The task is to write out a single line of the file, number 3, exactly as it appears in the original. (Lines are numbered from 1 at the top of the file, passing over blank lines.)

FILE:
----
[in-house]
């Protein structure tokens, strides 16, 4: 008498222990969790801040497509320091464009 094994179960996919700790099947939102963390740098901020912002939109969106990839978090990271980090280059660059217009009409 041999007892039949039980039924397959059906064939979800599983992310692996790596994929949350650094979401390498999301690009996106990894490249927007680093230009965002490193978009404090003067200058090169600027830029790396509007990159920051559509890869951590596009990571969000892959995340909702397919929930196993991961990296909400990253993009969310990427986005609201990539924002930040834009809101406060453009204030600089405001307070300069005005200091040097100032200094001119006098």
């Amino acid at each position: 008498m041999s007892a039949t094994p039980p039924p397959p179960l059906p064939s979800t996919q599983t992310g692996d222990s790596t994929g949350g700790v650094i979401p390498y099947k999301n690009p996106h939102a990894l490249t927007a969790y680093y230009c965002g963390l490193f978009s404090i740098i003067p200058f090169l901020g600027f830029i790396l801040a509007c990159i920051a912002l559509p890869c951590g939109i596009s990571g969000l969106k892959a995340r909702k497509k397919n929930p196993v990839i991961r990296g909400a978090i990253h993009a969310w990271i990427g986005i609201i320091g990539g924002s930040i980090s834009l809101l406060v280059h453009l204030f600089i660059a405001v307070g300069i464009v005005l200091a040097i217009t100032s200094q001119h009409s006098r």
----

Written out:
């Amino acid at each position: 008498m041999s007892a039949t094994p039980p039924p397959p179960l059906p064939s979800t996919q599983t992310g692996d222990s790596t994929g949350g700790v650094i979401p390498y099947k999301n690009p996106h939102a990894l490249t927007a969790y680093y230009c965002g963390l490193f978009s404090i740098i003067p200058f090169l901020g600027f830029i790396l801040a509007c990159i920051a912002l559509p890869c951590g939109i596009s990571g969000l969106k892959a995340r909702k497509k397919n929930p196993v990839i991961r990296g909400a978090i990253h993009a969310w990271i990427g986005i609201i320091g990539g924002s930040i980090s834009l809101l406060v280059h453009l204030f600089i660059a405001v307070g300069i464009v005005l200091a040097i217009t100032s200094q001119h009409s006098r």